In the first part of this series, I had discussed about the regular record structure used in SQL Server. In this post I would be talking about a special case, Row Forwarding and how they effect the record structures in SQL.
In order to understand Row Forwarding, it’s important to first understand how non clustered indexes created on a Heap table works.
in case of heap tables, non-clustered indexes on their leaf pages have the RID along with the index key values. This RID value helps link the non-clustered index to the heap table during a scan or a seek. Consider the following example. This RID value is combination of PageID:RowID identifying a physical record in the table.
Assume we have a heap table with the following columns (Col1, Col2, Col3, Col4, Col5). Also assume there is a non-clustered index on the column (col1).
The index leaf page would have a similar structure (this is just an illustration!)
now assume if we are running the following query, against the table
Select Col1, Col2, Col3 from Table1
where Col1 = SomeValue
this query would can potentially use the Non Clustered Index (depending on whether the cost of using the index is lesser than table scan on not). If the query uses the NCI, then it can get the values of Col1 quiet easily, but for the values of the columns Col2 and Col3, it has to piggy back on the RID value to reach the actual data record in the table (PageID and RowID) and get the values from there.
This operation in SQL is called the Bookmark Lookup (SQL 2000) or the Lookup Operation (SQL 2005 and onwards).
Now assume we have a table with some Variable length columns. When the values in the variable length columns are updated, the update might result in an increase in the size of the column. SQL server might not be able to fit this new record on the same page and may cause a Page Split, thereby moving the current record and potentially other records on the page to a different page.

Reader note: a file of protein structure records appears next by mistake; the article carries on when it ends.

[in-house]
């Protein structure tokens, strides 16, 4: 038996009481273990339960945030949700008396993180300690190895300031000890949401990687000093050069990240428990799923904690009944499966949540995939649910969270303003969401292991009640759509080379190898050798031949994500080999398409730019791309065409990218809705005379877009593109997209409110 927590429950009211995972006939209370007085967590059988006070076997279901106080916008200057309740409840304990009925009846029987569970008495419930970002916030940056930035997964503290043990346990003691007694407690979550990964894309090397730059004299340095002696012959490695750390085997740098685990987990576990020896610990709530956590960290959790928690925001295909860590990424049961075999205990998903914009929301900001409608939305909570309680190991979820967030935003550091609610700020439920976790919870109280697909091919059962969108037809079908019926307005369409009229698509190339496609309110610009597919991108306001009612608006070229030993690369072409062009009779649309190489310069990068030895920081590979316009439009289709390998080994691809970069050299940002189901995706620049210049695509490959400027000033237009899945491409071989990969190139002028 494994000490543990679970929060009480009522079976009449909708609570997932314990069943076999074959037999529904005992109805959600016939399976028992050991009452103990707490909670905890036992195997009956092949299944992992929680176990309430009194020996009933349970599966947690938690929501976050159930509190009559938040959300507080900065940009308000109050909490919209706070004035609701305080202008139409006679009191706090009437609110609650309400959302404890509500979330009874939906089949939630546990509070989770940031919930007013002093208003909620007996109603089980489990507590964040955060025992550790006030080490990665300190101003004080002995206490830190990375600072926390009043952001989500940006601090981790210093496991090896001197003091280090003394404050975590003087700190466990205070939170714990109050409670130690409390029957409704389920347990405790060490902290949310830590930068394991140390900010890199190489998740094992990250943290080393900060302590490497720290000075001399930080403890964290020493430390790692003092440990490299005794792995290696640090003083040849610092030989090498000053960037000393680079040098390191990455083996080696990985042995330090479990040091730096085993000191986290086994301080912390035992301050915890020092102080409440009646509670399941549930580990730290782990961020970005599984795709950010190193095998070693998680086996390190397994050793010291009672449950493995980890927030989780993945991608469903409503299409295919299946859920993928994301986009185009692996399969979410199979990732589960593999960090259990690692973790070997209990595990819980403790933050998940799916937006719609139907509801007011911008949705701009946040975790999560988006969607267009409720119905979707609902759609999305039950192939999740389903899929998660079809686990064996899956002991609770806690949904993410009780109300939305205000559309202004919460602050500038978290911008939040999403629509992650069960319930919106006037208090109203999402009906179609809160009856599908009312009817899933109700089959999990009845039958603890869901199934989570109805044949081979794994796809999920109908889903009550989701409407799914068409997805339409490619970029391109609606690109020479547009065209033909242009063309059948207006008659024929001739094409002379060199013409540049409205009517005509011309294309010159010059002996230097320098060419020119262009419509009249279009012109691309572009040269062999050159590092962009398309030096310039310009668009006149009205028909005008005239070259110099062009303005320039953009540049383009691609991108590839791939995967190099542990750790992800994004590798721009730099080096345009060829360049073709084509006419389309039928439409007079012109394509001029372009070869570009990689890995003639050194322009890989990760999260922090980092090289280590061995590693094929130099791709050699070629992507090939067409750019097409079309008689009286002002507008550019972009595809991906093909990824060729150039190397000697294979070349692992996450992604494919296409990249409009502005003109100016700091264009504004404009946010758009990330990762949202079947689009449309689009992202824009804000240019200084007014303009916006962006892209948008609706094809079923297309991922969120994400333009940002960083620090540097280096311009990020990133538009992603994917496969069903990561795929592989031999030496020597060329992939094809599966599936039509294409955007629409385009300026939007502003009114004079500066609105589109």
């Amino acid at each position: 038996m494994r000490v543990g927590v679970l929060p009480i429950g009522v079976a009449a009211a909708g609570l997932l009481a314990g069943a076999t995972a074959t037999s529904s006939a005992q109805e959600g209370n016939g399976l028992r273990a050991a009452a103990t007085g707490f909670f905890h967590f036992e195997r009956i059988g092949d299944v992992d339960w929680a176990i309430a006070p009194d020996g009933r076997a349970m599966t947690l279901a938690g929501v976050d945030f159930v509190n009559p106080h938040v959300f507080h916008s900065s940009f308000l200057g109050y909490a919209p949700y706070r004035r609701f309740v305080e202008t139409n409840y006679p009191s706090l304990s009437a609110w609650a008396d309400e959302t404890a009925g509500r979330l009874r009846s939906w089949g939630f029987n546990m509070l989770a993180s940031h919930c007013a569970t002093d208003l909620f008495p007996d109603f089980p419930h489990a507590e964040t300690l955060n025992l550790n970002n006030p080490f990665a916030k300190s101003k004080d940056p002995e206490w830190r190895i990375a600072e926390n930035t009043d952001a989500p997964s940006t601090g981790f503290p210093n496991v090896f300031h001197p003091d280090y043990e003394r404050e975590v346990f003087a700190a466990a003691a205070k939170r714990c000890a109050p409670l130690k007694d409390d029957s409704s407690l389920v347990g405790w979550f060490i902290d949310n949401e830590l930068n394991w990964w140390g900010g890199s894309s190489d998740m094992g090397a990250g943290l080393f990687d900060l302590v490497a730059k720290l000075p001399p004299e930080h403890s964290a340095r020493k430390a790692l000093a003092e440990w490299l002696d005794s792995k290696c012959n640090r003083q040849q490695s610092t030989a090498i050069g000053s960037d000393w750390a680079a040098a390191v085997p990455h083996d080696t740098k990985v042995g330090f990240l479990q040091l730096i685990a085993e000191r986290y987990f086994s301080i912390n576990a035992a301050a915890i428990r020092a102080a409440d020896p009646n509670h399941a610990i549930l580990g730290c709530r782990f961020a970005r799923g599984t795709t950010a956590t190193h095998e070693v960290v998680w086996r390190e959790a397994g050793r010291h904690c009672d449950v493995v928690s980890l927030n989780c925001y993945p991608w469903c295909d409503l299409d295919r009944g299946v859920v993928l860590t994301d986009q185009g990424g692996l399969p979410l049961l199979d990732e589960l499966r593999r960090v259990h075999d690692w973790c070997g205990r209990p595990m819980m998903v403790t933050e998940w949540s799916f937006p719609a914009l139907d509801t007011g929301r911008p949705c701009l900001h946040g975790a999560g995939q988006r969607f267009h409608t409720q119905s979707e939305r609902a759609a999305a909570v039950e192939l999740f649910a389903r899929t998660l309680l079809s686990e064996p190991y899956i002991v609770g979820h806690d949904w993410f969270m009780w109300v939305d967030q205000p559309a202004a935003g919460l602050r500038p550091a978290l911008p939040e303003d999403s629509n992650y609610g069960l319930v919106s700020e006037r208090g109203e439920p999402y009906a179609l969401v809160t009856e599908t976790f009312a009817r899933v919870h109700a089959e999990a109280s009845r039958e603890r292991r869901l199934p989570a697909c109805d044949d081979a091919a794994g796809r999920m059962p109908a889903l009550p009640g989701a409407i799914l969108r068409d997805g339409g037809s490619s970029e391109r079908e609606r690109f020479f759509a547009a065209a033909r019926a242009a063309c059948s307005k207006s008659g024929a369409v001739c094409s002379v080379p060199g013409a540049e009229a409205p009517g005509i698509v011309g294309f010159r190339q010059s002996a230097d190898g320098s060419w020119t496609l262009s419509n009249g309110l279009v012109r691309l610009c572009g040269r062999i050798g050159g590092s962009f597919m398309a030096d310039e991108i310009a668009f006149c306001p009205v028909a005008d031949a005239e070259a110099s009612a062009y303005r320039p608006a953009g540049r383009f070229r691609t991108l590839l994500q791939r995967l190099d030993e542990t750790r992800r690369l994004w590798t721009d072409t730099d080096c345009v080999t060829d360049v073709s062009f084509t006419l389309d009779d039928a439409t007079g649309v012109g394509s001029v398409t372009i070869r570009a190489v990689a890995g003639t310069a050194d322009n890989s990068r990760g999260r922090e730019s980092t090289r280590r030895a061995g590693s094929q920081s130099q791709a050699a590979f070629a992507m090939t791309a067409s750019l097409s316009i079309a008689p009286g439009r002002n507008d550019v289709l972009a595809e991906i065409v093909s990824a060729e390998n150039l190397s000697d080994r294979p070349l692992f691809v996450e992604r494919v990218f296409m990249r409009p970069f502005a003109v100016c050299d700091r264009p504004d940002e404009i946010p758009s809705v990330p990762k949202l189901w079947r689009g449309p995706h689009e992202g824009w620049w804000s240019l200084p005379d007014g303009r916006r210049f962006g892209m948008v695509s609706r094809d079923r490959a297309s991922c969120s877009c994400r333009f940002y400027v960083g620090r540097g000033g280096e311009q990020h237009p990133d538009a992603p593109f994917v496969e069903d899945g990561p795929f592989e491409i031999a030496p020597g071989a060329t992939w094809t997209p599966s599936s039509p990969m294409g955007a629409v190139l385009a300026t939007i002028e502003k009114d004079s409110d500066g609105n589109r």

Now if there was a Non-clustered index on this table, then the non-clustered index would have to able to be modified to reflect movement of the rows. This would make the update operations very expensive.
So instead of having to update the non-clustered index, SQL server creates a pointer/stub at the initial location of the record to point to the new address of the record. This way, when the NCI scan or seek reaches the record, it simply reads the pointer record and reach the new location of the Row. The pointers are called forwarding Pointers/records and the actual record is called the Forwarded Records.
The same record can be modifies multiple times and a new forwarded record might have to be created. This could potentially lead to having a chain of forwarding/forwarded records. In reality this does not happen. What actually happens is that the Forwarded Record also contains a back-pointer to the forwarding record. So when the multiple changes are being made to the record, the engine just takes the new location of the record and updates the original forwarding record, to point to this new location.
Row Forwarding is bad for performance. Also, row forwarding only happens in HEAP Tables.
Example: Examining the Forwarding Record and Forwarded Record
CREATE TABLE ForwardingRecord
Col1 int NOT NULL,
Col2 char(1000) NOT NULL,
Col3 varchar(3000) NULL,
Col5 varchar(4100) NOT NULL
Insert into ForwardingRecord values (1, Replicate('a',1000), replicate('b',1000),replicate('b',1000))
Insert into ForwardingRecord values (2, Replicate('a',1000), replicate('b',1000),replicate('b',1000))
The result of the DBCC Page, would show that there are two records on the page. Each record is about 3017 bytes in size.
now lets update the second record in just a way that it causes a Page Split.
Update ForwardingRecord set Col5 = Replicate('v', 4100) where col1=2
Dumping the same page again and looking at the Slot 1 (the original record was here) we see,
As can be seen, the forwarding record has the information about where the forwarded record exists. Let’s now try to dump the Page 280 and check the record.
as can be seen that the Forwarded record has information about the forwarding record. As Paul Randal mentions in this blog, the back pointer is 10 bytes in size.